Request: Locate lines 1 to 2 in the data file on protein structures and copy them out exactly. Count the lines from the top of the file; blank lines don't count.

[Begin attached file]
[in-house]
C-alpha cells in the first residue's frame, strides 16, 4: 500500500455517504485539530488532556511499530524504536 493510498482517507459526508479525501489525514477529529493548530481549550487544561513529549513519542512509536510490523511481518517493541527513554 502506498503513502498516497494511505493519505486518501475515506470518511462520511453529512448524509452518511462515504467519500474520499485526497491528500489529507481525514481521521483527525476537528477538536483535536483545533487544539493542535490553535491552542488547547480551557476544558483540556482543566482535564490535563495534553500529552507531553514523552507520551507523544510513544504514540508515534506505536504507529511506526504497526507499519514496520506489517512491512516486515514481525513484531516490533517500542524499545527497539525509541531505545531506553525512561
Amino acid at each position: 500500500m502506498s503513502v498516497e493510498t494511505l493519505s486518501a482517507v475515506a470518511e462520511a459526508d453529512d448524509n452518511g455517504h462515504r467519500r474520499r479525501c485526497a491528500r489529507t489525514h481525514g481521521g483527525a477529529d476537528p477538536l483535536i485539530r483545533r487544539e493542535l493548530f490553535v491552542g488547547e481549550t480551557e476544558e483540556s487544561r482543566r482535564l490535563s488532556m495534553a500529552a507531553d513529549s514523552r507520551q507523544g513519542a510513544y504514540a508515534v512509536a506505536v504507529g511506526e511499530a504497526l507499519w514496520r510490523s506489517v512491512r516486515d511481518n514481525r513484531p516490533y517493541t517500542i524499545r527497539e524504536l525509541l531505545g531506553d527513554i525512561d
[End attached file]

[in-house]
C-alpha cells in the first residue's frame, strides 16, 4: 500500500455517504485539530488532556511499530524504536 493510498482517507459526508479525501489525514477529529493548530481549550487544561513529549513519542512509536510490523511481518517493541527513554 502506498503513502498516497494511505493519505486518501475515506470518511462520511453529512448524509452518511462515504467519500474520499485526497491528500489529507481525514481521521483527525476537528477538536483535536483545533487544539493542535490553535491552542488547547480551557476544558483540556482543566482535564490535563495534553500529552507531553514523552507520551507523544510513544504514540508515534506505536504507529511506526504497526507499519514496520506489517512491512516486515514481525513484531516490533517500542524499545527497539525509541531505545531506553525512561